King, P., Young-Hauser, A., Li, W., Rua, M., & Nikora, L. W. (2012). Exploring the nature of intimate relationships: A Māori perspective. The Australian Community Psychologist, 24(1), 86-96.
Permanent Research Commons link: https://hdl.handle.net/10289/7806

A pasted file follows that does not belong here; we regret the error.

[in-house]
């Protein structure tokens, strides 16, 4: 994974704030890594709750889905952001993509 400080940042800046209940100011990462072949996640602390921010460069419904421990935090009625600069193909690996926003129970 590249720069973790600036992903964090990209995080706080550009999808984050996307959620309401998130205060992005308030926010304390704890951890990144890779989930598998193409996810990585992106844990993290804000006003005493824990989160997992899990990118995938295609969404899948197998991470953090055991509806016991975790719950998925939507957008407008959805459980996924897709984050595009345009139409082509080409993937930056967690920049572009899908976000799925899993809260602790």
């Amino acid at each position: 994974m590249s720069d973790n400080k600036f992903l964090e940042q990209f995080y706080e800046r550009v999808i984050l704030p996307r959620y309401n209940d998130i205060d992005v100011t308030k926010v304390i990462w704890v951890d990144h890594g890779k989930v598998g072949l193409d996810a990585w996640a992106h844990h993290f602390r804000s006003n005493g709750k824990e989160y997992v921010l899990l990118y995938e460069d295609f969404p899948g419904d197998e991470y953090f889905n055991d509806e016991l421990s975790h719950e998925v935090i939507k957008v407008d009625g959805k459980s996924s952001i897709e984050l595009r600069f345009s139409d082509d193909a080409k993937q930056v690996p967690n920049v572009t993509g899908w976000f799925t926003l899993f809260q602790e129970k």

The 2002 World Report on Violence states that violence occurs in about 70 percent of intimate relationships (Krug, Dahlberg, Mercy, Zwi, & Lozano, 2002). New Zealand research indicates that more than a quarter of relationships have experienced intimate partner violence (IPV), with Māori (Indigenous people of New Zealand) women three times more likely to experience IPV in their lifetime. Utilising Kaupapa Māori (Māori-centred approach) and narrative methodologies, this paper explores the nature of intimate relationships from a Māori perspective, investigating how Māori initiate intimate relationships, attempt to maintain positive intimate relationships and when applicable, exit intimate relationships. The findings from two case studies reveal that intimate relationships involve identity negotiation and an incorporation of cultural values. Communication processes are highlighted as a facilitating factor of intimate relationships.
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